Chinese American history
16.1K views | +0 today
Follow
 
Scooped by John Jung
onto Chinese American history
Scoop.it!

New book unearths Canada's role in recruiting labourers from China for a secret role in World War I in Europe

New book unearths Canada's role in recruiting labourers from China for a secret role in World War I in Europe | Chinese American history | Scoop.it
Forget Apple or Foxconn: the most secretive mass western outsourcing of jobs to China took place almost a century ago.
John Jung's insight:

In a just-published book titled Quarantined: Life and Death at William Head Station 1872-1959 (Heritage House), Peter Johnson describes Canada's key role in recruiting over 82,000 Chinese from Shandong province starting in 1917 to perform a range of battlefield services in Europe during WW I, including digging trenches, driving trucks, delivering and preparing food, medicines, and ammunition, and recovering bodies and unexploded shells. Although not trained to engage in combat, their manpower was badly needed to support the Allied troops against the Germans.

 

Their amazing story of the Chinese Labour Corps and their passage through Canada have been so well buried that they remain little known beyond academic circles. The Chinese Canadian Military Museum Society, which has pictures of some CLC members in its exhibit in the Chinese Cultural Centre complex in Vancouver’s Chinatown, is expanding its research on the labourers.

more...
No comment yet.
Chinese American history
Websites related to the history of Chinese in North America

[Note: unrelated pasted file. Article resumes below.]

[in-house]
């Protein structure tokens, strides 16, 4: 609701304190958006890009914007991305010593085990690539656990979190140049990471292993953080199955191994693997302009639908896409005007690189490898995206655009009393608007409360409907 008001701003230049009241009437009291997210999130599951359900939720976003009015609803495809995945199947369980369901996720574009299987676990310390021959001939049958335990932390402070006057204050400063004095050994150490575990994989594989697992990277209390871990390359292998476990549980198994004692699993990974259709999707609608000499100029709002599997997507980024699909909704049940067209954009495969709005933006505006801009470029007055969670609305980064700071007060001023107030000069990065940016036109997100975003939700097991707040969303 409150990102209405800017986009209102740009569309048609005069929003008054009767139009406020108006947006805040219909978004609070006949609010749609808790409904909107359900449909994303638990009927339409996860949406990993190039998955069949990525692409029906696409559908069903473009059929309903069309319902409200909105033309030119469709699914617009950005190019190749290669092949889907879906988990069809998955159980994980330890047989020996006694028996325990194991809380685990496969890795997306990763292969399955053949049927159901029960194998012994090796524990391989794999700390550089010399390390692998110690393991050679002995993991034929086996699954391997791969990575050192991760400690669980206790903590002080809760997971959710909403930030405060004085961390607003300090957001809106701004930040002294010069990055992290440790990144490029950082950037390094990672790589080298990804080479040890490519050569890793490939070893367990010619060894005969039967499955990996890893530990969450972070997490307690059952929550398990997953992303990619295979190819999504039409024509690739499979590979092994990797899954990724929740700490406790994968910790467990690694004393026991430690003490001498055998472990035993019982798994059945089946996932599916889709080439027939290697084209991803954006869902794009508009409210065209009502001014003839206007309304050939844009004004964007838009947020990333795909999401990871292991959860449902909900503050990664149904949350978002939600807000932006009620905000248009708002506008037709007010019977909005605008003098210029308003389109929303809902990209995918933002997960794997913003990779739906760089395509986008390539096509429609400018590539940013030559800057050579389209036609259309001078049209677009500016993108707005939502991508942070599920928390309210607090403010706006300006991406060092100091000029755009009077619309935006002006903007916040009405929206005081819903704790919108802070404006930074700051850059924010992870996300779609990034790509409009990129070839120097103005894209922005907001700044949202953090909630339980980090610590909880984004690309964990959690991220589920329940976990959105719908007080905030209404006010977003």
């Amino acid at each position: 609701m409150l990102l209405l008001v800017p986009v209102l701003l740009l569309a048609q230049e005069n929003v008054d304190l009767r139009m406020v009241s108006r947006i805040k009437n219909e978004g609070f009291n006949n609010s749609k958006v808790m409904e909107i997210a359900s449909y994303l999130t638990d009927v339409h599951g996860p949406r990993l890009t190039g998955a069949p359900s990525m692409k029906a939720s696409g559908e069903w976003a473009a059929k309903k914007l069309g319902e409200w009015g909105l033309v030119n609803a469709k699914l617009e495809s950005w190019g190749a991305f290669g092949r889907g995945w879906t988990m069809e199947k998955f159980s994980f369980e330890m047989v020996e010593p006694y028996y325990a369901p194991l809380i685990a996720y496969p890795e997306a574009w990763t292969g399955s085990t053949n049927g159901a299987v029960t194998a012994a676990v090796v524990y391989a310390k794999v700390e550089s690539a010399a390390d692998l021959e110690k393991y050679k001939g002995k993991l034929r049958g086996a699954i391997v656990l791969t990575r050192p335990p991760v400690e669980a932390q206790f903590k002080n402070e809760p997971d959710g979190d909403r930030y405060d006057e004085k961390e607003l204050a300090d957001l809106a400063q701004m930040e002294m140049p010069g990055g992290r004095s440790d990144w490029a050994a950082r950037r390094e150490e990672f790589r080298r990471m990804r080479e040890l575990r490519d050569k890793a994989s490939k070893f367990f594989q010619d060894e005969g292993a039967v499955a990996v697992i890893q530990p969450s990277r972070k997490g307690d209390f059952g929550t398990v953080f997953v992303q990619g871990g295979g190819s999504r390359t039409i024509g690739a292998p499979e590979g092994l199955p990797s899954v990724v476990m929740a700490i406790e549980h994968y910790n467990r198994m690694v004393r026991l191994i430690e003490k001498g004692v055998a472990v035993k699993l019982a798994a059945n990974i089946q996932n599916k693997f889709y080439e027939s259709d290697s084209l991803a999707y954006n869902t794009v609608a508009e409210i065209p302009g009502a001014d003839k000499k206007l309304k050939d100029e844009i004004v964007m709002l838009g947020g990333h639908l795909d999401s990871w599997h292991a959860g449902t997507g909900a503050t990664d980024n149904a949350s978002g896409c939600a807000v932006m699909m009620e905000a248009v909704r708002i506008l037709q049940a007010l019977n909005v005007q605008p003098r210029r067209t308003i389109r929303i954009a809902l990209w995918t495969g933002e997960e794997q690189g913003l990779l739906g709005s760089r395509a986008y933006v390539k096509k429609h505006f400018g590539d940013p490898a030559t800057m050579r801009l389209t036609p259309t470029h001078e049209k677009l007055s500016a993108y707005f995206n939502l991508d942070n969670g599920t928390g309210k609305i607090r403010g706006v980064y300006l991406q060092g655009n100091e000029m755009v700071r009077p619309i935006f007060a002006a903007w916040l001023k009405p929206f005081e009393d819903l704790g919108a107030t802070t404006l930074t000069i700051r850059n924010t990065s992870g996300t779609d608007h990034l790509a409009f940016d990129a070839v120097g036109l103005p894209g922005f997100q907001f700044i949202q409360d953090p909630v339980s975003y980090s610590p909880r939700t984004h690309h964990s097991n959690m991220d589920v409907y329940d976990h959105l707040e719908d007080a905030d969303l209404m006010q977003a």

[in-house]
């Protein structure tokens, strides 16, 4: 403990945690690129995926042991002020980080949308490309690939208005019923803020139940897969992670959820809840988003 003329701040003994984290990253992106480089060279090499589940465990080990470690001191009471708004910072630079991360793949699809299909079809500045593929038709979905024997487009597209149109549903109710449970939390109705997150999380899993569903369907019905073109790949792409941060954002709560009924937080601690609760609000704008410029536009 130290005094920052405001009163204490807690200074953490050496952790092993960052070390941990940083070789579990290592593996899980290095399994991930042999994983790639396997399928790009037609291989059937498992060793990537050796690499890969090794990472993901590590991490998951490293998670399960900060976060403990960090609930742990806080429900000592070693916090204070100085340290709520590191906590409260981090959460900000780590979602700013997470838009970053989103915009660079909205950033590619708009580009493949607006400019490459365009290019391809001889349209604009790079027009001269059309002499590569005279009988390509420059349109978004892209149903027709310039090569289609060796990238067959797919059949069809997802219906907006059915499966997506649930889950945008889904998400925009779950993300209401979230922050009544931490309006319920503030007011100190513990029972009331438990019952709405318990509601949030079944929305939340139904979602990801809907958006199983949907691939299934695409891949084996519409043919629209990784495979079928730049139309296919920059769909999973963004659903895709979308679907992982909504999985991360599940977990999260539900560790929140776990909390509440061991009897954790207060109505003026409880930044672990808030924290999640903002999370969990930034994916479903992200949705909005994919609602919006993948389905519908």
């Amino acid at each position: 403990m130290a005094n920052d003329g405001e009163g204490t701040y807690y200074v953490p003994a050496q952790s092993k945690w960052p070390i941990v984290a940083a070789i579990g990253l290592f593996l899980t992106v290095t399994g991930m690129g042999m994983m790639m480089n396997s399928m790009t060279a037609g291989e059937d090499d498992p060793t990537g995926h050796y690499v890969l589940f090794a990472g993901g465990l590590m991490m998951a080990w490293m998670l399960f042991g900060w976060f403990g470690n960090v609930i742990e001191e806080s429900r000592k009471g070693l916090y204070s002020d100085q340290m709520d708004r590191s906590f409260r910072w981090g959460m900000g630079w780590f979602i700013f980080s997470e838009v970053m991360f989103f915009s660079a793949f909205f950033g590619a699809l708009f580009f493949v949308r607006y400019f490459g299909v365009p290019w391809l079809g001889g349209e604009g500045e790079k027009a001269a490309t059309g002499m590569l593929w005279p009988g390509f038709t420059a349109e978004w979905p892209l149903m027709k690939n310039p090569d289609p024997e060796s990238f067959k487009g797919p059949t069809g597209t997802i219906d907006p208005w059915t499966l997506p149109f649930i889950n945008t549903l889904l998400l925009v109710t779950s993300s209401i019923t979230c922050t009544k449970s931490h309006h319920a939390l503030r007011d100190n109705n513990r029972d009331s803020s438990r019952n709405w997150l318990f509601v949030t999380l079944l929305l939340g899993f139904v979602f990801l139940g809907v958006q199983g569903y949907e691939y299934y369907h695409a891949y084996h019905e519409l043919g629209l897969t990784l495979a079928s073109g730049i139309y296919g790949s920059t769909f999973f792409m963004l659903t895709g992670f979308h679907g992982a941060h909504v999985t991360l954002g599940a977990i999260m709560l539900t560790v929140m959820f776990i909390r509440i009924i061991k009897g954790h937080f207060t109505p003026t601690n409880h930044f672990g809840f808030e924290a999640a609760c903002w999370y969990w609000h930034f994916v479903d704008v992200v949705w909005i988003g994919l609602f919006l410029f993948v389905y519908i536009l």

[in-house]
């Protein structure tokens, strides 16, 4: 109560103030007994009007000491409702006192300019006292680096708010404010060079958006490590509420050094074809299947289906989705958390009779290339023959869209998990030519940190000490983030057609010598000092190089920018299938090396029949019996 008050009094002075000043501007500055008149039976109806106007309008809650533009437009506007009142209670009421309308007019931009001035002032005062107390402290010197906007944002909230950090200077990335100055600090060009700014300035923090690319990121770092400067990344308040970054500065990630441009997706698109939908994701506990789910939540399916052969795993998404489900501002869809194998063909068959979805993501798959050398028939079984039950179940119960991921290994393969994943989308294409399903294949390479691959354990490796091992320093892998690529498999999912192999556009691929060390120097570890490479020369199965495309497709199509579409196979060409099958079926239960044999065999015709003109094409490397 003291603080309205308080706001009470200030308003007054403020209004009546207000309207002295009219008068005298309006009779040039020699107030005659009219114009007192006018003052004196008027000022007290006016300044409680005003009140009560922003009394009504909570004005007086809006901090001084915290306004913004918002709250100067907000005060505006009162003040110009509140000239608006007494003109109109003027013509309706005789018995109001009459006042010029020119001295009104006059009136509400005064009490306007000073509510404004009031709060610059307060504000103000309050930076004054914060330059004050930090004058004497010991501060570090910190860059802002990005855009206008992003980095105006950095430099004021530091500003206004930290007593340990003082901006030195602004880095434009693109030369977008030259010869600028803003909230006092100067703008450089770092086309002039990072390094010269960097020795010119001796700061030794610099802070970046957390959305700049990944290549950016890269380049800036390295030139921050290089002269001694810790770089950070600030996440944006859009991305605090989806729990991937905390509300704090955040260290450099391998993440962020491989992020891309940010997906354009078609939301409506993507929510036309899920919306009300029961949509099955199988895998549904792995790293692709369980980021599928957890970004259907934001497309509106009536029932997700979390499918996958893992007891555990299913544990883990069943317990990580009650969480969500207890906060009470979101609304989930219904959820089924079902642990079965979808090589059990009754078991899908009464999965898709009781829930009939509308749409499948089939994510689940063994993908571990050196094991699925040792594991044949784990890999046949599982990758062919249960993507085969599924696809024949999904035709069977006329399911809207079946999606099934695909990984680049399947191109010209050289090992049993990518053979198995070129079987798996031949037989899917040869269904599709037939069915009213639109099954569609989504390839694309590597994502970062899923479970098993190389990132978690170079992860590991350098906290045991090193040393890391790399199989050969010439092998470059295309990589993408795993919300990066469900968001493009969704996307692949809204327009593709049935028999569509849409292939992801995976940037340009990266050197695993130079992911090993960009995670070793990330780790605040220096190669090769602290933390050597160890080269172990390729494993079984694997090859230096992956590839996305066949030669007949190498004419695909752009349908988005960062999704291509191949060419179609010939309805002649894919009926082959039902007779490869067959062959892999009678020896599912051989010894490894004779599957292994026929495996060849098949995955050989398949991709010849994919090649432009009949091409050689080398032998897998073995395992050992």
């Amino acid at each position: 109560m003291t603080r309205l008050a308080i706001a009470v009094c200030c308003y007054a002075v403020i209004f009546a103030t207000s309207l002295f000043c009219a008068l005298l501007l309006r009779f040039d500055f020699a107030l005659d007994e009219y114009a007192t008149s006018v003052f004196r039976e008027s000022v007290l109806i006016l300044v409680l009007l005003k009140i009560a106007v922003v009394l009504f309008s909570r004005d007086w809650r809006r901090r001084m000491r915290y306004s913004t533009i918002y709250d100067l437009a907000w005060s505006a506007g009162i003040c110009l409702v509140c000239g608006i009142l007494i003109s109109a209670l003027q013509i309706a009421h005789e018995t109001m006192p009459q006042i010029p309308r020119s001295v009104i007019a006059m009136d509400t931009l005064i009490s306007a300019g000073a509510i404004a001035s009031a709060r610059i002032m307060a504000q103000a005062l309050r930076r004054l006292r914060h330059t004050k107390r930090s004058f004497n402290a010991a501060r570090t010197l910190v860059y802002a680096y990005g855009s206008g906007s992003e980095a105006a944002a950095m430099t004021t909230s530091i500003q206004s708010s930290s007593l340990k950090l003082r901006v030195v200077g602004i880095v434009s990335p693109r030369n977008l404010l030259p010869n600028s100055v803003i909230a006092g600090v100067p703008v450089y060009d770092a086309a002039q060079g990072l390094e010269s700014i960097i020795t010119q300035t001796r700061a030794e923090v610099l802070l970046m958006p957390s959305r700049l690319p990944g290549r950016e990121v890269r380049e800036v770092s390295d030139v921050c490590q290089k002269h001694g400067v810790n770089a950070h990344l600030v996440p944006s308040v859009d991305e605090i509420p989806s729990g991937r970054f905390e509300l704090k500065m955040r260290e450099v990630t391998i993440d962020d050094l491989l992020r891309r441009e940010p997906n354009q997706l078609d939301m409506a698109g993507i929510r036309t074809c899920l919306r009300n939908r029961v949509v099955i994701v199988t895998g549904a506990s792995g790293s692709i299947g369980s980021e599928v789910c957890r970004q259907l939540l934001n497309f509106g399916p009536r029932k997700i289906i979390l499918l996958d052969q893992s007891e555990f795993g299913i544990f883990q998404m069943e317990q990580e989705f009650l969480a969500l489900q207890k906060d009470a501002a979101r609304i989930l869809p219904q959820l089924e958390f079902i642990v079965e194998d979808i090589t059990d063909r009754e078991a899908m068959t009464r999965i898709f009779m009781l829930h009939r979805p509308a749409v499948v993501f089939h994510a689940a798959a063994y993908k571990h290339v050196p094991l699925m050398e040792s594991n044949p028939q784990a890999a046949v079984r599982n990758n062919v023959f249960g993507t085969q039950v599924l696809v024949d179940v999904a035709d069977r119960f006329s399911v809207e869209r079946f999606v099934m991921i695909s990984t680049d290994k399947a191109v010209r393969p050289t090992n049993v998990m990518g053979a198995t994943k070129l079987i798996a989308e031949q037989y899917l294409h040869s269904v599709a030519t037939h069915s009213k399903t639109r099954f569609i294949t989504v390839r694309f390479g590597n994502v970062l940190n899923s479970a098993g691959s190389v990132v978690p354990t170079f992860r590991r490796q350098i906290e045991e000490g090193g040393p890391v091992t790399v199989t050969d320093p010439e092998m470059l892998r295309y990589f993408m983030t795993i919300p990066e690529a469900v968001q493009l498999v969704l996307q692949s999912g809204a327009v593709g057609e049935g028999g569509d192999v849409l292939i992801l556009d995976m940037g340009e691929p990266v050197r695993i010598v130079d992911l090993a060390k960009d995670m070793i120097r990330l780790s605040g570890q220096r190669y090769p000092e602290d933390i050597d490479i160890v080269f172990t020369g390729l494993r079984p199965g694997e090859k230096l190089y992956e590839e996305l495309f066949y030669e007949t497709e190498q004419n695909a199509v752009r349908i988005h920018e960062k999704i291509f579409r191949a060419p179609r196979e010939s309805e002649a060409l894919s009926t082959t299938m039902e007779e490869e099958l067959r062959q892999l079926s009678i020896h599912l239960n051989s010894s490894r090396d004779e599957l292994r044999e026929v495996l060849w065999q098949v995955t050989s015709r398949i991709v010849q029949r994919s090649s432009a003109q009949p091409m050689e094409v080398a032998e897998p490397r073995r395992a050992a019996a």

Curated by John Jung
Your new post is loading...
Your new post is loading...
Scooped by John Jung
Scoop.it!

Chow Chop Suey - Food and the Chinese American Journey | Columbia University Press

Chow Chop Suey - Food and the Chinese American Journey | Columbia University Press | Chinese American history | Scoop.it
Anne Mendelson. Chinese food first became popular in America under the shadow of violence against Chinese aliens, a despised racial minority ineligible for United States citizenship. The founding of late-nineteenth-c
John Jung's insight:
A unique and thorough examination of the origins and development of Chinese restaurant food in the U. S. (and Canada, for that matter)by food historian Anne Mendelsohn.. She starts with a detailed history of Chinese immigrants in the U. S. starting from the mid 19th century to provide a context for understanding the significance of Chinese restaurant food and how it is prepared, using "chop suey" as the foundation and emphasizing the cooking method (chow, which came to be awkwardly translated as stir-fry) rather than the dish, chop suey, which in reality is not a specific dish with a set of fixed ingredients as providers of recipes imply.